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Old November 10th, 2012, 08:24 PM   #31
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Originally Posted by Kevinmeath View Post
There are actually very few 'facts' in history -- although some people seem to believe the know 'the truth'--- just lots of opinions.
Agreed.
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Old November 10th, 2012, 08:59 PM   #32

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Originally Posted by Wenge View Post
\
The United States did not lose the Vietnam War. The war was lost by the the nation of The Republic of Vietnam.
Oh dear!(big sigh)
If it was The Republic of Vietnam's war what were American and Australian troops there for?
When America retreated( silly me made a strategic withdrawal) were the South Vietnamese on the quayside with a brass band and waving bon voyage?
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Old November 10th, 2012, 09:04 PM   #33

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Quote:
Originally Posted by Kevinmeath View Post
There are actually very few 'facts' in history -- although some people seem to believe the know 'the truth'--- just lots of opinions.
Yes Kev I agree with you on that but sometimes the odd fact shines through. Fact : Custer split his command.

Fact : Bentine and Reno used their initiative and common sense
and despite some losses did not go charging in.

Fact : The men under Custer were massacared.

Opinion : Custer was a gloryhunter who did not give a hoot for
the wellbeing of his soldiers and had already proved this
by leaving a company of his men in the field in a
a previous encounter with the Indians. Needless to say
they were killed. This caused resentment among his
soldiers and bitterness among his officers. Whatever
happened to the military code " leave no man behind "
?
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Old November 10th, 2012, 09:06 PM   #34

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Some of it is. There are historical facts. Some if it must be overgeneralizations, incorrect interpretations, and opinions from people in their respective societies and biased minds.
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Old November 10th, 2012, 09:07 PM   #35
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Originally Posted by viking View Post
Oh dear!(big sigh)
If it was The Republic of Vietnam's war what were American and Australian troops there for?
When America retreated( silly me made a strategic withdrawal) were the South Vietnamese on the quayside with a brass band and waving bon voyage?
Sorry, no brass band, they were too busy trying to flee from the disaster that was befalling their country to wave bon voyage. I guess the decades of misery that followed are hopefully coming to an end somewhat. I wish the very best to the people of Vietnam.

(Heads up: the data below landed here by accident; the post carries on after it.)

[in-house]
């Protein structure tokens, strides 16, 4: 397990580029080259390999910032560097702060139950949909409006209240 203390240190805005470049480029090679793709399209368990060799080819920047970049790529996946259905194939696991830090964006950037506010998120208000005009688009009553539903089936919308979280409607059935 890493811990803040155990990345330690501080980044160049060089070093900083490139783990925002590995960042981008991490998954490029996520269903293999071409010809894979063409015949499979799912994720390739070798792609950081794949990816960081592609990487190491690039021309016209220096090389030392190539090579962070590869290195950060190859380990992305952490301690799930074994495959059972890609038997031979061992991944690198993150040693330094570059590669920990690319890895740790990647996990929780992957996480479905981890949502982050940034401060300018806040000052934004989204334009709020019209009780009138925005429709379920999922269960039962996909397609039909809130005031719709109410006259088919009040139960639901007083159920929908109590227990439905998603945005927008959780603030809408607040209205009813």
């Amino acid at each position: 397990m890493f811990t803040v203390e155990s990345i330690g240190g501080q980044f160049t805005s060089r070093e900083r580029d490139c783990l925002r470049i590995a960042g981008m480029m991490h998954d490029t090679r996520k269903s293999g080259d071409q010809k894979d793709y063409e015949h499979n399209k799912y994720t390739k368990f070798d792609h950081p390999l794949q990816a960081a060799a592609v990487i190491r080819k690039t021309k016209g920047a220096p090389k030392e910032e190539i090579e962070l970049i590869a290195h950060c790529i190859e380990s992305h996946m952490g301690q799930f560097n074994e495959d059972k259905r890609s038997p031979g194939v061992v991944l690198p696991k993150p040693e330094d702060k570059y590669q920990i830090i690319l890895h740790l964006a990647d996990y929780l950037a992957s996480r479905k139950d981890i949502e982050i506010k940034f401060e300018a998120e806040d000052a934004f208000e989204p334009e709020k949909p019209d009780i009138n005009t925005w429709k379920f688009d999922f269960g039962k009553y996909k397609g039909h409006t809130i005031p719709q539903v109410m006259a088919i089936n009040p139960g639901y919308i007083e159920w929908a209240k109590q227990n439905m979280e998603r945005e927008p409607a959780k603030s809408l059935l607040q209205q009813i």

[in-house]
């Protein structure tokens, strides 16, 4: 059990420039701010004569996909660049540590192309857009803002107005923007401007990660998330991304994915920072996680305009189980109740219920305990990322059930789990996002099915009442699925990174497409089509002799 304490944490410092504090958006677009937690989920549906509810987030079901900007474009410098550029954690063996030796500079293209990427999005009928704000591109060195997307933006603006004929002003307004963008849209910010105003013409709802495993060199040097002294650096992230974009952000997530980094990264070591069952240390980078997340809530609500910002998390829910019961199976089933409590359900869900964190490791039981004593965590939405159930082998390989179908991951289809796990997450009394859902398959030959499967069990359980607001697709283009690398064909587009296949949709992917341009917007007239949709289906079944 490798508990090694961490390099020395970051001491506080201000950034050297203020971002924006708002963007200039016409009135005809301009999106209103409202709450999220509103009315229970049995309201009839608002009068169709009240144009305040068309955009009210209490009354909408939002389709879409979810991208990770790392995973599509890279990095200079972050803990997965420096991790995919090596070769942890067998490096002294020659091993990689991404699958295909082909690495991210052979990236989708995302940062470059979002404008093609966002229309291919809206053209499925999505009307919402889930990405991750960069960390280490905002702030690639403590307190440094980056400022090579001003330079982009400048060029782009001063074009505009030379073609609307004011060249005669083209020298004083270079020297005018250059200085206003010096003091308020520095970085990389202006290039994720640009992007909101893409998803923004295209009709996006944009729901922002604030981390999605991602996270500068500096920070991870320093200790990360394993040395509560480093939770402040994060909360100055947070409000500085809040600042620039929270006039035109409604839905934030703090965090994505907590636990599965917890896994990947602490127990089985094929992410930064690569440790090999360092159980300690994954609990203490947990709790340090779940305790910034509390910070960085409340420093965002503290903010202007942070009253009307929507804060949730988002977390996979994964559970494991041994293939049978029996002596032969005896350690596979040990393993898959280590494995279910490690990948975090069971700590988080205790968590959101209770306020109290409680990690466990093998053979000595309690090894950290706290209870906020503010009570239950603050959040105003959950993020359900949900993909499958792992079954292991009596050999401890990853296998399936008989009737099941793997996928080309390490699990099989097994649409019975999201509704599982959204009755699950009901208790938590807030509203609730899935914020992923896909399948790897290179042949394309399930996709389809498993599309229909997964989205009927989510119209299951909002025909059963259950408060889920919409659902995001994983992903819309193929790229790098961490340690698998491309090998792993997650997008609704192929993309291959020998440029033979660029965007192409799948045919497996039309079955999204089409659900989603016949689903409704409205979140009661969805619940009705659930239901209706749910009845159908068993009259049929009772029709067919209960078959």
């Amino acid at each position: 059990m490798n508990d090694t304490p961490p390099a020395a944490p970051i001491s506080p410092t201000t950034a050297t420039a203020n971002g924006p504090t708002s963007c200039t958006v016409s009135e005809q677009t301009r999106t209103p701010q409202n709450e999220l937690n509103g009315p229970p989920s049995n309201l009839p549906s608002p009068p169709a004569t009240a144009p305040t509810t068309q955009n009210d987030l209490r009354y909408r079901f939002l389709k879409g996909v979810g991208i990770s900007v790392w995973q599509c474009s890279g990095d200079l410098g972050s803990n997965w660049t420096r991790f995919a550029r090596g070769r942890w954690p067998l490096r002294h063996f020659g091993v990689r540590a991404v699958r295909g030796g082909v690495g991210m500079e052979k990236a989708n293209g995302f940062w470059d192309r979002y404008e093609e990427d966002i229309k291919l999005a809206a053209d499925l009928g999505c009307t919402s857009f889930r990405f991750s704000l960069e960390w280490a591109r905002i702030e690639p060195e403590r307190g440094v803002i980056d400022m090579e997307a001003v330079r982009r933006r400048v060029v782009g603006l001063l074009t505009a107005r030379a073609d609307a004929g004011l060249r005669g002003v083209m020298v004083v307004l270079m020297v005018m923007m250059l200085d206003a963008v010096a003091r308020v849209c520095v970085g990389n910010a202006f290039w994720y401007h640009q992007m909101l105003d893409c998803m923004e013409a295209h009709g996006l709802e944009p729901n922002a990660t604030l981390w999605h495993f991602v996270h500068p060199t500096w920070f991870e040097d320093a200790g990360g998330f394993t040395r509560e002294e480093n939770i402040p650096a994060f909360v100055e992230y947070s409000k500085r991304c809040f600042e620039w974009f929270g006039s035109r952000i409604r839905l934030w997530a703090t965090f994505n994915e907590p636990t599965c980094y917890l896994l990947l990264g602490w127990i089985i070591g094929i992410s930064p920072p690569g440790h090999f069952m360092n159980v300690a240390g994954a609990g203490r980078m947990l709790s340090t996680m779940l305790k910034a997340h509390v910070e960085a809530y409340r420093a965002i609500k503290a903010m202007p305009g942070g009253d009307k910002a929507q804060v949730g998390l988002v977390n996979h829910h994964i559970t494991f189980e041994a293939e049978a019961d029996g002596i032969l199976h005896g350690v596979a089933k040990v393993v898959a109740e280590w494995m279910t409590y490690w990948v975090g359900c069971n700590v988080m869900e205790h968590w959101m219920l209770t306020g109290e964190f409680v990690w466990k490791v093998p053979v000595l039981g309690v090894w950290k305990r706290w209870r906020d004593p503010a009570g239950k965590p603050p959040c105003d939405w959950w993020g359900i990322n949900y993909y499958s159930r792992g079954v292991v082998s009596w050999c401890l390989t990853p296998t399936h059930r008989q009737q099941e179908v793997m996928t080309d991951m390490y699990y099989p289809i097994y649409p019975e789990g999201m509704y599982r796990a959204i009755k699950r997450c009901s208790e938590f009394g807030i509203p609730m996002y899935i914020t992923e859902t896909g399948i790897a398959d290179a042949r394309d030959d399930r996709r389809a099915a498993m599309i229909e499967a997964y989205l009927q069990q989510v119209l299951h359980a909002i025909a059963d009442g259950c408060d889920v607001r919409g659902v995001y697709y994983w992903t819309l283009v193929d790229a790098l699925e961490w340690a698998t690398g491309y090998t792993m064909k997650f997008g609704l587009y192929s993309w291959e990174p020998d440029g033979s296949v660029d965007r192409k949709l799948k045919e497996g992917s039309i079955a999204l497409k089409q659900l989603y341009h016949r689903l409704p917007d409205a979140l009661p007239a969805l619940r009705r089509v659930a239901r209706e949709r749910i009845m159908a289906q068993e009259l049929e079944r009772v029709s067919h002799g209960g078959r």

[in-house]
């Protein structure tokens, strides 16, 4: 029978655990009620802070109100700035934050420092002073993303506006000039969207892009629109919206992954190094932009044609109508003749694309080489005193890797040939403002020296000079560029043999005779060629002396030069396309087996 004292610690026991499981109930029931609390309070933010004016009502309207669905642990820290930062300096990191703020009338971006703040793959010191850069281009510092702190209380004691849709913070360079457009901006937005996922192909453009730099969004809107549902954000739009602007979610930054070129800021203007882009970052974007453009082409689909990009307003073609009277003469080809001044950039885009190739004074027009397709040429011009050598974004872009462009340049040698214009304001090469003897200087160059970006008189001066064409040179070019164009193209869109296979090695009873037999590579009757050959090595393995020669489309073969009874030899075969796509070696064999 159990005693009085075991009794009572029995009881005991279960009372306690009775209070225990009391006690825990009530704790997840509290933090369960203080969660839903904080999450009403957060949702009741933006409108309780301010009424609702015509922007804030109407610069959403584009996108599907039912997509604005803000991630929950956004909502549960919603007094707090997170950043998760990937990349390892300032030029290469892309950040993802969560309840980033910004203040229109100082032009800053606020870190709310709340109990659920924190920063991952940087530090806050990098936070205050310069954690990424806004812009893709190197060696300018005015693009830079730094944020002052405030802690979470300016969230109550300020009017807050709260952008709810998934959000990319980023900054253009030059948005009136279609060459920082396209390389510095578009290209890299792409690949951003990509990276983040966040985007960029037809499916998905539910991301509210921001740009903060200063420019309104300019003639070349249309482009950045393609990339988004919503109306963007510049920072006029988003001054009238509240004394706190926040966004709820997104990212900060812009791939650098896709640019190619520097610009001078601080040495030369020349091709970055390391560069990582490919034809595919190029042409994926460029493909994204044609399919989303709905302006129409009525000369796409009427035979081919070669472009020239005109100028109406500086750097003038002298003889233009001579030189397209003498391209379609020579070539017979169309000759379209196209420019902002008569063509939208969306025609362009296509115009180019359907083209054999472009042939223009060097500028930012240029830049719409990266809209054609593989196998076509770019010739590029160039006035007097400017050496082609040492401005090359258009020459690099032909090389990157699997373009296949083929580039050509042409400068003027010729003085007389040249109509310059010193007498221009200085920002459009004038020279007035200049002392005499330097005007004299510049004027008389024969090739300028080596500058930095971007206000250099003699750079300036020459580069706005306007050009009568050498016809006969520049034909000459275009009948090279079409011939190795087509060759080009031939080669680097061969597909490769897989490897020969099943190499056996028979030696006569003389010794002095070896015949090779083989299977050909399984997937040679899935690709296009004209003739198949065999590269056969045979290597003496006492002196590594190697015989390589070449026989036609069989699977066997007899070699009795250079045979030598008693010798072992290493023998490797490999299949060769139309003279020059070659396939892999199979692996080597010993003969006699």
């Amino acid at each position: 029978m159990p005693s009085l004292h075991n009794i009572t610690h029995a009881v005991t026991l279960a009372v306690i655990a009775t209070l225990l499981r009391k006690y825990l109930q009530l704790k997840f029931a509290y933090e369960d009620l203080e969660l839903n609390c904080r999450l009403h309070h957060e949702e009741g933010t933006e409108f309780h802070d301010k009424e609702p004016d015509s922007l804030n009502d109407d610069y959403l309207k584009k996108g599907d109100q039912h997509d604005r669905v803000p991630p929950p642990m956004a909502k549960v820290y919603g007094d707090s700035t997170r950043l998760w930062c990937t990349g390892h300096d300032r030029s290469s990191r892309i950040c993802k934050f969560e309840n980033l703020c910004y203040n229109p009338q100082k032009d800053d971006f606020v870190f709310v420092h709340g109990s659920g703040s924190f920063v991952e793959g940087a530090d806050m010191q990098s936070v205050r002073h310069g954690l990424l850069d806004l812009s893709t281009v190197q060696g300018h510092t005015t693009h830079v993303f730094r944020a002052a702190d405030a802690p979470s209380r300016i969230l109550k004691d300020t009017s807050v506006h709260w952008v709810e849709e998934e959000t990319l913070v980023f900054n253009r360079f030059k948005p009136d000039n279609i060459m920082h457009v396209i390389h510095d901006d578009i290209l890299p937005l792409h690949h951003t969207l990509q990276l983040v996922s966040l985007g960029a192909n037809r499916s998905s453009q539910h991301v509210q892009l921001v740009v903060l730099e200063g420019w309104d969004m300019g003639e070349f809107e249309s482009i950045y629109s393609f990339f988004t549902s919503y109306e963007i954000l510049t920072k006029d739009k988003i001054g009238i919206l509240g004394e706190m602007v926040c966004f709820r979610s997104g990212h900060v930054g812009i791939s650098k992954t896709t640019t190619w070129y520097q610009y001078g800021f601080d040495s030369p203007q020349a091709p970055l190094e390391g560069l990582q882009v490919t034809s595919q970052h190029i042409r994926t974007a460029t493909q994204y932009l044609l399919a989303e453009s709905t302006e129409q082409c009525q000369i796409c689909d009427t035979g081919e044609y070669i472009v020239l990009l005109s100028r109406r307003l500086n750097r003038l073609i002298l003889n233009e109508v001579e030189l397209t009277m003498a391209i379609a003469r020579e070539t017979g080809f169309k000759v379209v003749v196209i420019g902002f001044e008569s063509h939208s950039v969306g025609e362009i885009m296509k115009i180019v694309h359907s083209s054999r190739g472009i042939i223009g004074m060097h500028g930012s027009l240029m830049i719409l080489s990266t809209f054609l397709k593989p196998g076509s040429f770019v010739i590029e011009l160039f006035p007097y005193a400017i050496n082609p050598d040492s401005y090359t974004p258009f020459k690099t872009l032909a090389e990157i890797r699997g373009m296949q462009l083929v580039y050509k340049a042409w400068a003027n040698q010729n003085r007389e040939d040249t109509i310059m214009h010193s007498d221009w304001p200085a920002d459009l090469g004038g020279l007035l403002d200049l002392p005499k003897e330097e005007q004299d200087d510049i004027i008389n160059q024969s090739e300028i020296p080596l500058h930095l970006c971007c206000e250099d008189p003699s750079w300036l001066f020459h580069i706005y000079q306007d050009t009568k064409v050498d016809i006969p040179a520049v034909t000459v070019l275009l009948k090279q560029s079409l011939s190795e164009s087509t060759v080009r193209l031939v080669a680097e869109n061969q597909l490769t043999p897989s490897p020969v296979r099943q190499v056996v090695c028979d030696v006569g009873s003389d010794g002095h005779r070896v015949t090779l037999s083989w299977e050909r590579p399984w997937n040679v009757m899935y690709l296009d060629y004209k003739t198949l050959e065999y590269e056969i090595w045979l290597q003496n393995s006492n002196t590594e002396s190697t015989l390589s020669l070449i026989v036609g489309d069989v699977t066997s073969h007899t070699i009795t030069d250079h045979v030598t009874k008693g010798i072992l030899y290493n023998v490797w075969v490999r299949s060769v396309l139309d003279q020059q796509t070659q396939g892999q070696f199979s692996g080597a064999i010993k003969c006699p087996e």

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Old November 10th, 2012, 09:11 PM   #36

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I know we are wickedly OT here but with Custer's "Last Stand" I go with archeological evidence. It never happened, there was no noble last stand it was a panic stricken rout.
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Old November 10th, 2012, 09:29 PM   #37

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Originally Posted by viking View Post
I know we are wickedly OT here but with Custer's "Last Stand" I go with archeological evidence. It never happened, there was no noble last stand it was a panic stricken rout.


Which reinforces my " opinion " Custer was a bloody idiot who should have mastered the art of the strategic withdrawel. A few arrows in the backside, while being admittedly embarrasing, is a whole heap better than being dead. Which does seem to be an undisputable fact.
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Old November 10th, 2012, 09:58 PM   #38

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Which reinforces my " opinion " Custer was a bloody idiot who should have mastered the art of the strategic withdrawel. A few arrows in the backside, while being admittedly embarrasing, is a whole heap better than being dead. .
Really have to disagree with you here V R. A few arrows in the backside would make it difficult for Custer to see the point
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Old November 12th, 2012, 01:43 PM   #39

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My opinion is quite straight about this.

History is in that sector of human knowledge where the so called "human sciences" [or scientific doctrines] stay.

Now, by definition a human science is not exact since it's not experimental in its entirety.

This can sounds odd, but we cannot make experiments about the campaigns run by Napoleon [it's obvious we cannot organize hundreds of thousands of person with equipments and supplies of that age and send them to conquer Russia!].

History is a scientific doctrine based on investigation, observation, collection of documents ...

So, is it accurate? Yes, in the limits it cannot be scientifically "exact" [in the sense "proved by experiments" or "proved by observation of phenomenons predicted by math formalisms" - this is typical for astronomy and astrophysics, just to say].
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Old November 12th, 2012, 02:04 PM   #40

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The good historians will tell you when they are speculating. Peter Heather is top notch. He will even discuss academic trends and changing perspectives that have taken place in the centuries after the event.
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